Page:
November 26, 2009

Conor Cruise O'Brien, 1917-2008

Conor Cruise O'Brien, who died December of last year at the ripe old age of 91, was, as one cynic once said, "An Irishman who wanted to be a Jew." This was not only because he was not anti-Semitic in a rabidly anti-Semitic world, but also a supporter of Israel. He was something of a hero to me, a benchmark of honest individuality and fearlessness, the standard of a cultured, educated, analytical, and moral man.

I first became aware of him because my father admired him and encouraged me to read anything he wrote. At first I thought it was because of a family connection. My father had never lived in Ireland, but his parents are buried there. They moved to Dublin during the Great Depression because there was no work in London. But my father, a teenager at the time, was studying in Etz Chaim Yeshiva in London and so he stayed behind.

I remember going with him only once to Dublin to visit my grandparents, a year before they died in 1950. Ireland then had several thriving Jewish communities (at one moment in Anglo-Jewry there were more rabbis from Cork than any other city in the British Isles), and Jews and Irishmen in general got on very well. But the refusal of de Valera's Ireland to join the war against the Nazis cast a pall on relations, even if one could understand the longstanding antipathy of Irishmen to the English.

It is difficult now to appreciate the extent and the bitterness of the class divisions in British society during the nineteenth century. These divisions were reflected in the fact that the overwhelming majority of Jews identified with the Labour Party. In my home the political heroes were all socialists: Clement Attlee, Aneirun Bevan, Jennie Lee, Michael Foot, and Hugh Gaitskell. Although we admired Churchill, and were immensely grateful for his almost singlehanded role in getting Britain to stand up to Hitler, we never indentified with the Conservatives. I'm not saying all Anglo-Jews felt this way, but certainly those who came from poor recent immigrant families did.

That is why there was always a degree of sympathy for Irishmen fighting for their freedom from British rule, and in particular for the Irish socialists--because by and large they were not violent murderers and political gangsters, but rather enthusiastic agitators. Ireland itself was a paradox. Primitive country priests catered to very poor disadvantaged communities. Yet Dublin was a cosmopolitan city, the home of Joyce and Yeats, and a great academic environment in which Catholic, Protestant, and atheist exchanged ideas and generated intellectual creativity.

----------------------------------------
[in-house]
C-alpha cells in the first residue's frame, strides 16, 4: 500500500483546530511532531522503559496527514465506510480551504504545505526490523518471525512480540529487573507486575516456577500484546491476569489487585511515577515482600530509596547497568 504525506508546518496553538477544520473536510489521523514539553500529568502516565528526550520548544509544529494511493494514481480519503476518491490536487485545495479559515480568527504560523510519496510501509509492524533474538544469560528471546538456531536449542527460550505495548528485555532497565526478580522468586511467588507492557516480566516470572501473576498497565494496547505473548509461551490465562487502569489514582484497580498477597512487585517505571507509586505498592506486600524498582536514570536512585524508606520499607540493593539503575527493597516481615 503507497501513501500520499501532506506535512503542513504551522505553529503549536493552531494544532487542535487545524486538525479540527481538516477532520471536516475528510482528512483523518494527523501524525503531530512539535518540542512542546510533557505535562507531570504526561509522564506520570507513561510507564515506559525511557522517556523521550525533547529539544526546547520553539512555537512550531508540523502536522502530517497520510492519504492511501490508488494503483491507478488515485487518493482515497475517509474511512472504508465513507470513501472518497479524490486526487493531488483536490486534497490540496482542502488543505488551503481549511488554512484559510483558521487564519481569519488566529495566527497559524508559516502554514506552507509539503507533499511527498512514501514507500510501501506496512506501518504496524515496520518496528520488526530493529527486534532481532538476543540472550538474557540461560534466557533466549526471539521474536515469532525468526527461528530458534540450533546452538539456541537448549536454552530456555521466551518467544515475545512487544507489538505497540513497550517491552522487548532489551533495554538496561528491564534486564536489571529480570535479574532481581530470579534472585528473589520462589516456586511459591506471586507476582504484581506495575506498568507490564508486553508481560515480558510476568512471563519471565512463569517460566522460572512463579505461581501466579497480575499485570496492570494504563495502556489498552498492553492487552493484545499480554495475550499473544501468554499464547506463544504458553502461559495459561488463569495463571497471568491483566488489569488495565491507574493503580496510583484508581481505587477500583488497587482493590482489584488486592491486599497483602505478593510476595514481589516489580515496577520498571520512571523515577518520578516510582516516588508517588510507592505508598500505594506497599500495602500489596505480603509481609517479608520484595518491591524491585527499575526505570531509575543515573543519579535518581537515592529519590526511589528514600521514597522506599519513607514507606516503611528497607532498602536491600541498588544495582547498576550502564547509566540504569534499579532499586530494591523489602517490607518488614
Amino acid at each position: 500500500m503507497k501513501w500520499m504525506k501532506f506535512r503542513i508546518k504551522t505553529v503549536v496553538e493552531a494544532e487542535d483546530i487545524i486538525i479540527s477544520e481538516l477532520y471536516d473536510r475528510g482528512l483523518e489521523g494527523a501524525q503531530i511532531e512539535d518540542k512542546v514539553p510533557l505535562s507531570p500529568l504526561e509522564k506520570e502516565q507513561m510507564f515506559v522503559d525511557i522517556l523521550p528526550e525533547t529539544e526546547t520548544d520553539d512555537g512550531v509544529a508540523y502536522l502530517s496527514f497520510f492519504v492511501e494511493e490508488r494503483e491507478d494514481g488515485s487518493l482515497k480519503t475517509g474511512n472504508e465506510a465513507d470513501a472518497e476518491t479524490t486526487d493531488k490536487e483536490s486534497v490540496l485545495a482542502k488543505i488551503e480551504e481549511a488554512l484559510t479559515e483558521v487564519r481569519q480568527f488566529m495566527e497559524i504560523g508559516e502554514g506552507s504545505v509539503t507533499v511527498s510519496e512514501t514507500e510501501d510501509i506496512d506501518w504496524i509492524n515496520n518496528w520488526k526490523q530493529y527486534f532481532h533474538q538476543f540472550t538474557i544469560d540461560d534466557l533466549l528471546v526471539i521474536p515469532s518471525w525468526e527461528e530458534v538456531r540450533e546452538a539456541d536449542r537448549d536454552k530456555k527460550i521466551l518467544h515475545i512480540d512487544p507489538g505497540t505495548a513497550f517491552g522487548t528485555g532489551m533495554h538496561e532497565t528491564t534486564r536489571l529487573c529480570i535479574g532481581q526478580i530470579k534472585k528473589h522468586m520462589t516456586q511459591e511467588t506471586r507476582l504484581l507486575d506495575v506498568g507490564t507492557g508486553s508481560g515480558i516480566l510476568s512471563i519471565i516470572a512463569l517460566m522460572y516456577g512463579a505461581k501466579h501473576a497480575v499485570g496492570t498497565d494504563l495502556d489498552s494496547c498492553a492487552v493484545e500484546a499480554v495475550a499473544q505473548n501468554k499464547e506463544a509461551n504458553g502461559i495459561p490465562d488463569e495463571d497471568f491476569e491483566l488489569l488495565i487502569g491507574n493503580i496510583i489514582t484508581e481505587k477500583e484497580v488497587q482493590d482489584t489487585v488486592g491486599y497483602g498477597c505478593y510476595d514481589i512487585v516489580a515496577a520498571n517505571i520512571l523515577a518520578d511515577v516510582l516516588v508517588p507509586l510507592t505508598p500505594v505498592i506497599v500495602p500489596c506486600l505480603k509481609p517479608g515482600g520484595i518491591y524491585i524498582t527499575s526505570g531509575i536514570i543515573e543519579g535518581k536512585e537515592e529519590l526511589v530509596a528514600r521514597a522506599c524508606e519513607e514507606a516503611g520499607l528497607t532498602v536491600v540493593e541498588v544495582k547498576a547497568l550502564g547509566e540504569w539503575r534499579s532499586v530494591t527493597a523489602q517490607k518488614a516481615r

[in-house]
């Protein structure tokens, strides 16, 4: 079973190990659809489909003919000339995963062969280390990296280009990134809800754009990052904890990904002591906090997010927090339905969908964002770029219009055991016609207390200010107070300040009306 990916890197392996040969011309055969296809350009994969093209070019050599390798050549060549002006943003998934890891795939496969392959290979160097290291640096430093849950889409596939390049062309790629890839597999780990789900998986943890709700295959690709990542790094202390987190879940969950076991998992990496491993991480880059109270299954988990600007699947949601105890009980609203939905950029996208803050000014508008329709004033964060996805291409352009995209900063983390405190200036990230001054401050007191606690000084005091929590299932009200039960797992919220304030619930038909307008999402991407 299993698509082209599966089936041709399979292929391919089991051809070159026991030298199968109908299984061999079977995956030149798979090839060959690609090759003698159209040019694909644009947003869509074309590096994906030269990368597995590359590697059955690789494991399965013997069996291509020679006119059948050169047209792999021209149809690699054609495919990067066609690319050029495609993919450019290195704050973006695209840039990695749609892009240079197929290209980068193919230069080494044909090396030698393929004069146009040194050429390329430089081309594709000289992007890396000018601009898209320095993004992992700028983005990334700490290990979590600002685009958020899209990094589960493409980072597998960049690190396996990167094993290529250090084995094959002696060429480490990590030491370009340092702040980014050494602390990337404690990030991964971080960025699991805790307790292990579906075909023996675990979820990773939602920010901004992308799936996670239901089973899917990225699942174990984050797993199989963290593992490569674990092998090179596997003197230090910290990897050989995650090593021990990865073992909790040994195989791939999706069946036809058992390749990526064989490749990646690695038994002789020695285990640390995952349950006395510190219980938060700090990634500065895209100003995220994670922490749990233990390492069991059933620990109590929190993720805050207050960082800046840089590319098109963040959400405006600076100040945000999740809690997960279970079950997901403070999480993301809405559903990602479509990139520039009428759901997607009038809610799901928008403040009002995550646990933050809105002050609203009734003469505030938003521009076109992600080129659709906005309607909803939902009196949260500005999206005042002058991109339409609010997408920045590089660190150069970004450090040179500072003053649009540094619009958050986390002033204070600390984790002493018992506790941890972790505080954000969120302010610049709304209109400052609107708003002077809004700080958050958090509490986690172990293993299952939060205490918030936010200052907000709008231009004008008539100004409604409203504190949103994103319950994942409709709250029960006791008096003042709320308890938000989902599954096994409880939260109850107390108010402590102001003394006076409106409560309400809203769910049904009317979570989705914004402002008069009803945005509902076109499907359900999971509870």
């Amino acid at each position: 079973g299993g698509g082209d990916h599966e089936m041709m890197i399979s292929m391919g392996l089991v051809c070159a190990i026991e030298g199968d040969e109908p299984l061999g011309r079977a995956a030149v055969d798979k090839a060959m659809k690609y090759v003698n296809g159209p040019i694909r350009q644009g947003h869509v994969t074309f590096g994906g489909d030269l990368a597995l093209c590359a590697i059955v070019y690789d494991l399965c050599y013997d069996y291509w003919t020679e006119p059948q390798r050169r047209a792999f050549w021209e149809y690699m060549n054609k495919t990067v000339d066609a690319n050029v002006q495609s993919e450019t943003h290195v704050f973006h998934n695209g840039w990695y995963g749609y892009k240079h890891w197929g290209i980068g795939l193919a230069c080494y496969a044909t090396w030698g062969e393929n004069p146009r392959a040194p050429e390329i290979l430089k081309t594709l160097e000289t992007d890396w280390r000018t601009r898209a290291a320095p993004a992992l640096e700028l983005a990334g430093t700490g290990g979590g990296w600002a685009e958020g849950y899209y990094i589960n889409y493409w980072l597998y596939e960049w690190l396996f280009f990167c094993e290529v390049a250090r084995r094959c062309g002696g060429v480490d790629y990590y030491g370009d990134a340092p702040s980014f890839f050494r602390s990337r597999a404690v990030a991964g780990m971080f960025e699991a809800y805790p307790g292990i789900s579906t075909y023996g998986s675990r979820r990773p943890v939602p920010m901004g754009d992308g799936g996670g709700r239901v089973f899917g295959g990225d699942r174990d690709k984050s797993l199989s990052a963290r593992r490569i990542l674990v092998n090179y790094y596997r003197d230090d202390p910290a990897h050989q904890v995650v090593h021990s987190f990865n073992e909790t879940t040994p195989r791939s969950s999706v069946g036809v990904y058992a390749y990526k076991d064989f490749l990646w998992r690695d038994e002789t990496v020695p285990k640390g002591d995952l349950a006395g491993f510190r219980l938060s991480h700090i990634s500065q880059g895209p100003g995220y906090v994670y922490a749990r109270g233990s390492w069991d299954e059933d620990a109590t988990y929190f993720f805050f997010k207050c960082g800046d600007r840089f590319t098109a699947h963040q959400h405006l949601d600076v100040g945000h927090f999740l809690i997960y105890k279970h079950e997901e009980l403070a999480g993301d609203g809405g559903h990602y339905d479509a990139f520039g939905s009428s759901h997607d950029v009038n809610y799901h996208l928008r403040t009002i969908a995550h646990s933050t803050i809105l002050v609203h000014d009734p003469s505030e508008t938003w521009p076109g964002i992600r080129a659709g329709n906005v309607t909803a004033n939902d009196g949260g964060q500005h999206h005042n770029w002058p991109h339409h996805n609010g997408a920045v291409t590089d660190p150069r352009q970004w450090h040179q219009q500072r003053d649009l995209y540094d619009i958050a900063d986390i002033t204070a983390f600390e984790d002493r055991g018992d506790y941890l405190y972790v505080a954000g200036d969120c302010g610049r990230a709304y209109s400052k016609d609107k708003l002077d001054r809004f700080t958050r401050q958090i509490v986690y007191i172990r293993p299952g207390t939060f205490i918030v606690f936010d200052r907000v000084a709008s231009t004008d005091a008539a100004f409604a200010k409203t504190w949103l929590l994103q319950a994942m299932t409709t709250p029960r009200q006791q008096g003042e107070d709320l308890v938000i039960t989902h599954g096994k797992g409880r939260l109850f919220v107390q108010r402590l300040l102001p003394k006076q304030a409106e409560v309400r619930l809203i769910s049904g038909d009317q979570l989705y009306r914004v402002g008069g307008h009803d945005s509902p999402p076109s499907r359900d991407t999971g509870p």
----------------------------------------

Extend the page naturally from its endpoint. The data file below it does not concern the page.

Conor Cruise O'Brien was a product of this atmosphere. A Catholic who was given a Protestant education at Trinity College, he became interested in politics as an idealistic socialist who was always animated by idealism and hated the duplicity of politics, even though he had chosen to get involved.

He was sent to the United Nations and became the special representative of Dag Hammarskjold, the impressive Secretary-General of the UN at a time when the UN was still held in high regard and promised much (before sinking into corruption and decadence). He tried to deal fairly with the Congo crisis of 1961, but resigned in frustration and wrote To Katanga and Back in 1962. In it he excoriated the incompetence and duplicity of the UN. That book, more than anything else, turned me against the UN long before its abysmal record on Israel.

He became Chancellor of the University of Ghana and a professor at New York University before returning to Irish politics. He was not corrupt enough to be a success as a minister but gained fame, some might say notoriety, in condemning the IRA and its political front the Sinn Fein, and opposing violence. He fought against any compromise or power sharing with what he argued were murdering terrorists. He had a spell as editor of The Observer in London, but spent the rest of his long life writing and lecturing and fighting corruption and intellectual dishonesty wherever he saw it. He used to say that his role in life was to be "a shock to the Irish psyche".

In 1989 he wrote The Siege, a history and defence of Israel's struggle for survival, and this of course alienated him from the new wave of politically correct, intellectually crippled left-wing orthodoxy. The Siege remains one of the best books on the subject.

It is when I think of men like O'Brien that know why I became the person that I am--antiestablishment, nonconformist, a gadfly refusing to accept conventional wisdom or standards. It is the fact that there can be people who think for themselves and yet retain deep loyalty to both religion and national values that reassures me I am neither alone nor wrong! Thank you, Conor Cruise O'Brien, for your life.

November 19, 2009


An article in an Orthodox Jewish paper recently argued that couples should use contraceptives for the first year of marriage so as to get used to each other before children arrive. This will probably not strike many of you are either remarkable, unusual or in any way worthy of a second thought. Except that officially in Orthodox circles contraception is only allowed under certain circumstances and the very notion of emotional education for marriage, as opposed to ritual, is relatively recent.